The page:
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Work

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  • 1. Work and Simple Machines
  • 2. Simple Machines <ul><li>The six simple machines are: </li></ul><ul><ul><li>Lever </li></ul></ul><ul><ul><li>Wheel and Axle </li></ul></ul><ul><ul><li>Pulley </li></ul></ul><ul><ul><li>Inclined Plane </li></ul></ul><ul><ul><li>Wedge </li></ul></ul><ul><ul><li>Screw </li></ul></ul>
  • 3. Simple Machines <ul><li>A machine is a device that helps make work easier by </li></ul><ul><ul><li>transferring a force from one place to another </li></ul></ul><ul><ul><li>changing the direction of a force increasing the size of a force </li></ul></ul><ul><ul><li>increasing the distance or speed of a force. </li></ul></ul>
  • 4. Mechanical Advantage <ul><li>input force (the force you apply) and the output force (force which is applied to the task). </li></ul><ul><li>When a machine takes a small input force and increases the magnitude of the output force, a mechanical advantage has been produced. </li></ul>
  • 5. The Lever <ul><li>A lever is a rigid bar that rotates around a fixed point called the fulcrum. </li></ul>
  • 6. The 3 Classes of Levers <ul><li>determined by: </li></ul><ul><li>location of the effort </li></ul><ul><li>force and the load </li></ul><ul><li>compared to the </li></ul><ul><li>fulcrum. </li></ul>
  • 7. The workman uses a trolley to move the large packing case. The fulcrum is the wheel. First Class Lever <ul><li>In a first-class lever the fulcrum is located at some point between the effort and resistance forces. </li></ul><ul><ul><li>Common examples of first-class levers include crowbars, scissors, pliers, tin snips and seesaws. </li></ul></ul>
  • 8. Second Class Lever The gardener uses a wheel barrow to lift tools and garden waste. The load is in the centre of the barrow With a second-class lever, the load is located between the fulcrum and the effort force. Common examples of second-class levers include nut crackers, wheel barrows, doors, and bottle openers.
  • 9. Third Class Lever The fisherman catches the fish which becomes the load at the end of the lever. <ul><li>With a third-class lever, the effort force is applied between the fulcrum and the resistance force. </li></ul><ul><ul><li>Examples of third-class levers include tweezers, hammers, and shovels. </li></ul></ul>
  • 10. Wheel and Axle <ul><li>consist of a large wheel connected to a shaft called an axle. </li></ul><ul><li>When either the wheel or axle turns, the other part also turns. </li></ul>
  • 11. Pulley <ul><li>A pulley consists of a grooved wheel that turns freely in a frame called a block. </li></ul><ul><li>A fixed pulley does not rise or fall with the load being moved. </li></ul><ul><li>A moveable pulley rises and falls with the load that is being moved. </li></ul>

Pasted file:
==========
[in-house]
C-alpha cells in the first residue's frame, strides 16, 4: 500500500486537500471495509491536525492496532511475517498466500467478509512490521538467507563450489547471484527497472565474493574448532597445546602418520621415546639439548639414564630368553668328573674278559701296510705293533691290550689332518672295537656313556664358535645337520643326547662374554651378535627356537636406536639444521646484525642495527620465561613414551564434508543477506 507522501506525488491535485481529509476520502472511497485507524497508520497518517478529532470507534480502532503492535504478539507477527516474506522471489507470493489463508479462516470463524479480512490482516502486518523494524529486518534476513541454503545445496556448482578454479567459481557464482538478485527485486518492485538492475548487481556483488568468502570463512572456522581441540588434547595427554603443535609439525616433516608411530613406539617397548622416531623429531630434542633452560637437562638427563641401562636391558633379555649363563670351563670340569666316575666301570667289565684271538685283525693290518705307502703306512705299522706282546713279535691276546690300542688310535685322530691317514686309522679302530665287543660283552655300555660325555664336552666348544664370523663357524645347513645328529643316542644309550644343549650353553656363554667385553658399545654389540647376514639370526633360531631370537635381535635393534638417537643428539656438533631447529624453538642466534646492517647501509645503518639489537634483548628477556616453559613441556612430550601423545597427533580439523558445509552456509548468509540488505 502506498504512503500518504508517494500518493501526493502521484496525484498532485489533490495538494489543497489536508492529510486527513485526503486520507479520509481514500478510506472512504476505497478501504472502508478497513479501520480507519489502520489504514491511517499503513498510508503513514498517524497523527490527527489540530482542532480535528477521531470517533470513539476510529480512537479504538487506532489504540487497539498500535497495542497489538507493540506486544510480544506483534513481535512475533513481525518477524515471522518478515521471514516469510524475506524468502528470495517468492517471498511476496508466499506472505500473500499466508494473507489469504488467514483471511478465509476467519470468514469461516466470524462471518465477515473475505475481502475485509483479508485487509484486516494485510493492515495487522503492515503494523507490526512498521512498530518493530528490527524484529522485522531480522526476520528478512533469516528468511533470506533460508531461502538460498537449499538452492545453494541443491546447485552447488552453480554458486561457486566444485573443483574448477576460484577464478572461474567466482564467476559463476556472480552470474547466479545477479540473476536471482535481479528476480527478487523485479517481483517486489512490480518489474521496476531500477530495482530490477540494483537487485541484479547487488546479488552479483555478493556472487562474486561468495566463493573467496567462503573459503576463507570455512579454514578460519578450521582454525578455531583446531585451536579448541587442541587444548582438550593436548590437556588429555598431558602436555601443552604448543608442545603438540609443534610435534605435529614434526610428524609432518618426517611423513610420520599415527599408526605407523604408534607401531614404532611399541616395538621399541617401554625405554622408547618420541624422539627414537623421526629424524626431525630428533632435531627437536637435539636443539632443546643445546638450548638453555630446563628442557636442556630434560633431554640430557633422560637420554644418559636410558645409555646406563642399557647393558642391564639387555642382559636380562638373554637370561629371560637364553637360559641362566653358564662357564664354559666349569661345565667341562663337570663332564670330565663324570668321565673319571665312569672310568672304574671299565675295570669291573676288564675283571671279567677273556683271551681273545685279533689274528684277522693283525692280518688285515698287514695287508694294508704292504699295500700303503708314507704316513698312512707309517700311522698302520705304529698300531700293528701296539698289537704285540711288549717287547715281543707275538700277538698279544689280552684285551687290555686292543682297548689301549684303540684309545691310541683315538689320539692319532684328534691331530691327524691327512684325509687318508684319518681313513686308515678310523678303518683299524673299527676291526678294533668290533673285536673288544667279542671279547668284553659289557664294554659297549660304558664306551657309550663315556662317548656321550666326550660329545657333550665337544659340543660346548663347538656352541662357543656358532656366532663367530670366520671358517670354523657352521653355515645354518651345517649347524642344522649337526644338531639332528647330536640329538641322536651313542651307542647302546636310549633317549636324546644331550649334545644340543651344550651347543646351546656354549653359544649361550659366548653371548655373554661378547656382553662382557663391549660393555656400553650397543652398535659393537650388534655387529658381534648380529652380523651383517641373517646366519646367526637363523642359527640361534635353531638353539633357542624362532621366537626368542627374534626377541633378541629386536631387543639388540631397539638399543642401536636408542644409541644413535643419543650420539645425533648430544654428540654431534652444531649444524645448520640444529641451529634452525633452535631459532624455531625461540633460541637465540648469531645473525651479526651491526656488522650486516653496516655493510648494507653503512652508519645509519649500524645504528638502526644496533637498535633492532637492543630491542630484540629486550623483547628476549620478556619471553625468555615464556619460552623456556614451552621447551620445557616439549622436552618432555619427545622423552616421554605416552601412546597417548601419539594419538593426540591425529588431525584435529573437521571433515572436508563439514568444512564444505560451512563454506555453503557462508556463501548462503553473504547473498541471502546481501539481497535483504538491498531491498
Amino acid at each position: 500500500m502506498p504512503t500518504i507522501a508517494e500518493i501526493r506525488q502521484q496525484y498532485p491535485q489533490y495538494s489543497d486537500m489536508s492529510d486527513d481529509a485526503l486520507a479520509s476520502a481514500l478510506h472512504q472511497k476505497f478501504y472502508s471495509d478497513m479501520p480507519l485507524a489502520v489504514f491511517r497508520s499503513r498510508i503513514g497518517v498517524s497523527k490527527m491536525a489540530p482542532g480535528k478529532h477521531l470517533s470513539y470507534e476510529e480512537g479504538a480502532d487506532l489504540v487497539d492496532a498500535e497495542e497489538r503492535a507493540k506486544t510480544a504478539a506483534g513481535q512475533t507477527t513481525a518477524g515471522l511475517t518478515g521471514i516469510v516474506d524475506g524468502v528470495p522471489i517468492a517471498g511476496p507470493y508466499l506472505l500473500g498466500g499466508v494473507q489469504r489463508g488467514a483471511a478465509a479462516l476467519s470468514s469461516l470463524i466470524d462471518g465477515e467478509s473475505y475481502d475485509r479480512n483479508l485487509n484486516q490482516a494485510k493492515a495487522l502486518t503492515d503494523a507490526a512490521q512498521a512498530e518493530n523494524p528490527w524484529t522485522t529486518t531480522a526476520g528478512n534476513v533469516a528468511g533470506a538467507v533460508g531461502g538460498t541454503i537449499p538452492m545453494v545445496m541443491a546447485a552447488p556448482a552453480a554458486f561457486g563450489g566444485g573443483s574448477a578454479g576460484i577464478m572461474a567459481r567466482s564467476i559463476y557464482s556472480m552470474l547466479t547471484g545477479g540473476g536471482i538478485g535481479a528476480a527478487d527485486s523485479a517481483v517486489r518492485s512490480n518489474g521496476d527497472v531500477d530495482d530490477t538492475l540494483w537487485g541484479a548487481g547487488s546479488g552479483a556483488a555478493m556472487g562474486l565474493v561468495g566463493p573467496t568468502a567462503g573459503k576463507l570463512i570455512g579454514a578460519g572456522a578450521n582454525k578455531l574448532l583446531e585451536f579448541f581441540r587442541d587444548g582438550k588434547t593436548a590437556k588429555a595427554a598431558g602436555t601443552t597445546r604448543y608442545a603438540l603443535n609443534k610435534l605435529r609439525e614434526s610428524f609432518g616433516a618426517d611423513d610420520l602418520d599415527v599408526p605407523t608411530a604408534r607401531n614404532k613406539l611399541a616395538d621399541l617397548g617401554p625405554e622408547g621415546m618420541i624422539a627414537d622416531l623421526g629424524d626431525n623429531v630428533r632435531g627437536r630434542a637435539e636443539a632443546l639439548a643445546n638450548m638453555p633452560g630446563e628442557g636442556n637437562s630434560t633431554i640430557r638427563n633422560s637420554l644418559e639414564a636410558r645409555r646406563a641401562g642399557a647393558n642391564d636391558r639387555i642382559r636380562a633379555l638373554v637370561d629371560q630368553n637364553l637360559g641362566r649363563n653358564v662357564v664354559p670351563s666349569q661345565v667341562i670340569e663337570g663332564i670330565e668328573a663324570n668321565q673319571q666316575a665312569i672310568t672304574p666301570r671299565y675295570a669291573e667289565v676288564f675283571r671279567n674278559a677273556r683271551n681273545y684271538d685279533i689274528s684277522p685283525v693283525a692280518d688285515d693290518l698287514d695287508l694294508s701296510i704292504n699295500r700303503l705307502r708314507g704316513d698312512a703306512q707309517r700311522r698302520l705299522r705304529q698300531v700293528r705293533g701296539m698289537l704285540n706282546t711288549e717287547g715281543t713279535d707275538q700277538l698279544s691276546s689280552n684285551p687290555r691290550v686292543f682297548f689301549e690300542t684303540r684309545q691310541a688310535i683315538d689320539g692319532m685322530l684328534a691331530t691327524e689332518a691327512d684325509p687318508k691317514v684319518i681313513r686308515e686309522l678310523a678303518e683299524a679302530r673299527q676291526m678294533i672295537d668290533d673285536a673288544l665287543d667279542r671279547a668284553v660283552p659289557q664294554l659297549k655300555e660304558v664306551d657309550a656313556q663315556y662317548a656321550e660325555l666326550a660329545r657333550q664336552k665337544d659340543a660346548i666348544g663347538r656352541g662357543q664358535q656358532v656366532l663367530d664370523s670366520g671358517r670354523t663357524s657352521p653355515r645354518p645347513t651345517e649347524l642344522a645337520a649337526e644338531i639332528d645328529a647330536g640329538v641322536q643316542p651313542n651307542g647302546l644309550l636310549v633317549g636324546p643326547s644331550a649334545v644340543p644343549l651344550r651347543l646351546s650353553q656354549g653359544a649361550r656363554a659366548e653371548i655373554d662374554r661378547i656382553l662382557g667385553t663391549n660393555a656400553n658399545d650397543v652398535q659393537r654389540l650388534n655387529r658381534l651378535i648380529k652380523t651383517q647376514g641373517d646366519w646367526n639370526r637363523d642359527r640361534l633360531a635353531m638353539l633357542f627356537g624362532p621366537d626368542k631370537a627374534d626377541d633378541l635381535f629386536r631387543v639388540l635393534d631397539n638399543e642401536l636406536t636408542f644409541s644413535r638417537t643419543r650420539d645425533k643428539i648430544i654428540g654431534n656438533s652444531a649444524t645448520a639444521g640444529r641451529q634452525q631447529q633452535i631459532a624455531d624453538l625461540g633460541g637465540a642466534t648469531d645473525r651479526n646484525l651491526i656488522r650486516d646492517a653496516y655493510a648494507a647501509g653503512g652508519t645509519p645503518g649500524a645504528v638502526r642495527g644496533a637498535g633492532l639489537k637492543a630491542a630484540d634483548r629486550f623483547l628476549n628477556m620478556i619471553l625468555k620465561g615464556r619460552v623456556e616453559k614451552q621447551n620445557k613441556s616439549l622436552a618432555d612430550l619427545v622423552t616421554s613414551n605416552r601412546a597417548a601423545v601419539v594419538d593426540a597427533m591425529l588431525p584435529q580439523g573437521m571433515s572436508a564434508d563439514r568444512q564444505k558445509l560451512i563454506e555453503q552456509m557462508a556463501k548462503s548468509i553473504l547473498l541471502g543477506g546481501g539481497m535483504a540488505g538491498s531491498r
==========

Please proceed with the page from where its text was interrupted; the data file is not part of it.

• 12. Inclined Plane <ul><li>An inclined plane is ramp The inclined plane makes it easier to move a weight from a lower to higher elevation. </li></ul>
  • 13. Wedge <ul><li>The wedge is a modification of the inclined plane. Wedges are used as either separating or holding devices. </li></ul>
  • 14. Screw <ul><li>Think of the threads of the screw as a type of circular ramp (or inclined plane). </li></ul>
  • 15. What’s work? <ul><li>A scientist delivers a speech to an audience of his peers. </li></ul><ul><li>A body builder lifts 350 pounds above his head. </li></ul><ul><li>A mother carries her baby from room to room. </li></ul><ul><li>A father pushes a baby in a carriage. </li></ul><ul><li>A woman carries a 20 kg grocery bag to her car? </li></ul>
  • 16. What is work? <ul><li>In science, the word work has a different meaning than you may be familiar with. </li></ul><ul><li>The scientific definition of work is: using a force to move an object a distance </li></ul>
  • 17. Work or Not? <ul><li>According to the scientific definition, what is work and what is not? </li></ul><ul><ul><li>a teacher lecturing to a class </li></ul></ul><ul><ul><li>a mouse pushing a piece of cheese with its nose across the floor </li></ul></ul>
  • 18. What’s work? <ul><li>A scientist delivers a speech to an audience of his peers. </li></ul><ul><li>A body builder lifts 350 pounds above his head. </li></ul><ul><li>A mother carries her baby from room to room. </li></ul><ul><li>A father pushes a baby in a carriage. </li></ul><ul><li>A woman carries a 20 kg grocery bag to her car? </li></ul>
  • 19. What’s work? <ul><li>A scientist delivers a speech to an audience of his peers. No </li></ul><ul><li>A body builder lifts 350 pounds above his head. Yes </li></ul><ul><li>A mother carries her baby from room to room. No </li></ul><ul><li>A father pushes a baby in a carriage. Yes </li></ul><ul><li>A woman carries a 20 km grocery bag to her car? No </li></ul>
  • 20. Formula for work <ul><li>Work = Force x Distance </li></ul><ul><li>The unit of work is a joule </li></ul>
  • 21. W=FD <ul><li>Work = Force x Distance </li></ul><ul><li>Calculate: If a man pushes a concrete block 10 meters with a force of 20 N, how much work has he done? </li></ul>
  • 22. W=FD <ul><li>Work = Force x Distance </li></ul><ul><li>Calculate: If a man pushes a concrete block 10 meters with a force of 20 N, how much work has he done? 200 joules </li></ul><ul><li>(W = 20N x 10m) </li></ul>
  • 23. Power <ul><li>Power is the rate at which work is done. </li></ul><ul><li>Power = Work * /Time </li></ul><ul><li>* (force x distance) </li></ul><ul><li>The unit of power is the watt. </li></ul>

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